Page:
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Wendigo

Thursday, March 24 @ 9:45pm  |  Brattle Theatre

2001 | USA | 91 minutes
Directors: Larry Fessenden
Screenwriters: Larry Fessenden
Cast: Patricia Clarkson, Jake Weber, Erik Per Sullivan

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New York-based horror specialist Larry Fessenden made an underground name for himself with his downtown vampire drama Habit, but the skill for character-based horror he demonstrated there truly found full flower in his next feature, Wendigo. Literally leaving Habit’s urban milieu behind, Fessenden’s film follows a city family—commercial photographer George, his psychiatrist wife Kim and their young son Miles—as they drive to a vacation at a farmhouse in wintry upstate New York.

Before they even arrive, Fessenden establishes a scenario in which upsetting situations can have even direr consequences, as George gets into a confrontation with antagonistic hunter Otis. Already prone to typical childhood fears about monsters, Miles is further unsettled by the encounter. Later, during a visit to a local store, he meets a Native American elder who tells him of the Wendigo, a creature that lives in the surrounding forests. The man gives Miles a Wendigo totem to protect him—but as the film goes on, Miles will learn that mythical terrors can be no match for those of the real world.

One of Fessenden’s achievements is evoking a sense of rural menace without condescending to the region or its people; nor does his depiction of the citified George stoop to obvious yuppie clichés. He elicits strong performances from his actors, with Weber and Clarkson lending nuance to George and Kim, Sullivan just terrific as their observant, sensitive son and Speredakos genuinely menacing as the hunter with a grudge. And thanks to Terry Stacey’s rich cinematography, the stark ominousness of the overcast, snowy days gives way to deep, threatening darkness when night falls, shot through with hues of fire and blood.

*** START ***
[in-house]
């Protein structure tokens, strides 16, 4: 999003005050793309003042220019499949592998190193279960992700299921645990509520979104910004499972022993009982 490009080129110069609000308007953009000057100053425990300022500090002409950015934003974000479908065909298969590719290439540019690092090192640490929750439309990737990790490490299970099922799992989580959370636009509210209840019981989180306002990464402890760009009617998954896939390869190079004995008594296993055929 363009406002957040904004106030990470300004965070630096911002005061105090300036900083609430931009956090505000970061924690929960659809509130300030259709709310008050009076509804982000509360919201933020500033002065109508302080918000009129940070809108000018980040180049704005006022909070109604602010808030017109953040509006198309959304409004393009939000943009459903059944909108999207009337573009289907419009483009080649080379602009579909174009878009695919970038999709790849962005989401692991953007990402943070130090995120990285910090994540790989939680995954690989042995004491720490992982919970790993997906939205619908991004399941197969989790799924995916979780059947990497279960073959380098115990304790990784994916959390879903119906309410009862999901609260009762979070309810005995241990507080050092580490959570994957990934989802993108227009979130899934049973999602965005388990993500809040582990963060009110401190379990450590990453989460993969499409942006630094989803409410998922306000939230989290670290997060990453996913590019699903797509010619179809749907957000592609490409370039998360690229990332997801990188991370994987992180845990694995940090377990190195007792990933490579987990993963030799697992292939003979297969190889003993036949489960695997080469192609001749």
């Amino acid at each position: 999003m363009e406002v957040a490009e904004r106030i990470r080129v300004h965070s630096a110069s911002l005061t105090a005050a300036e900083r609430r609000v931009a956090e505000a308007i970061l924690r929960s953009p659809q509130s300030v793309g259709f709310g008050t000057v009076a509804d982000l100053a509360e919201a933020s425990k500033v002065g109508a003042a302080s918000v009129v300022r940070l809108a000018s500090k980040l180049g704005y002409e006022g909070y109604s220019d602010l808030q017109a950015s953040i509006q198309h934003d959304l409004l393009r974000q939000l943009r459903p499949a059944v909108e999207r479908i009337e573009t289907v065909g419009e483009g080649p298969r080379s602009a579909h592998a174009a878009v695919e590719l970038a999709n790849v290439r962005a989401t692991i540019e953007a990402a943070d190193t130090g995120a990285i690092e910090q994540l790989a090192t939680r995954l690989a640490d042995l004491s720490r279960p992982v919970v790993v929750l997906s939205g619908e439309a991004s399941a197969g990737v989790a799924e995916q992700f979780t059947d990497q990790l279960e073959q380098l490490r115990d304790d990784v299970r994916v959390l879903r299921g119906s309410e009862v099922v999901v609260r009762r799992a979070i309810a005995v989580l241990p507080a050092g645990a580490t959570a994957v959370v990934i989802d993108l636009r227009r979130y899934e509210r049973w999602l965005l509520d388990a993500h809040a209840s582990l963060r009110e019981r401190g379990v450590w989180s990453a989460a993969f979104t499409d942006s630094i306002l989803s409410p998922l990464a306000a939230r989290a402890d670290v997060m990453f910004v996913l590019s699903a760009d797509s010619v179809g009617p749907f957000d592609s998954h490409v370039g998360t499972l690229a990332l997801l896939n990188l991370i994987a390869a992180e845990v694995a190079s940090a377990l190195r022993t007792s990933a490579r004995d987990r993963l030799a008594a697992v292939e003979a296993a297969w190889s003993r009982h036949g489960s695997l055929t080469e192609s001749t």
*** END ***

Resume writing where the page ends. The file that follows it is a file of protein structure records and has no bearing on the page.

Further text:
Wendigo completed what Fessenden has called a trilogy updating classic monster themes, following Habit and his previous feature, the Frankensteinian No Telling. This is his take on the werewolf myth, one that reworks the old themes without ever being self-conscious about it—and it firmly established Fessenden as a first-class genre filmmaker.

– Michael Gingold
(Abridged from a Fangoria.com review from 2002)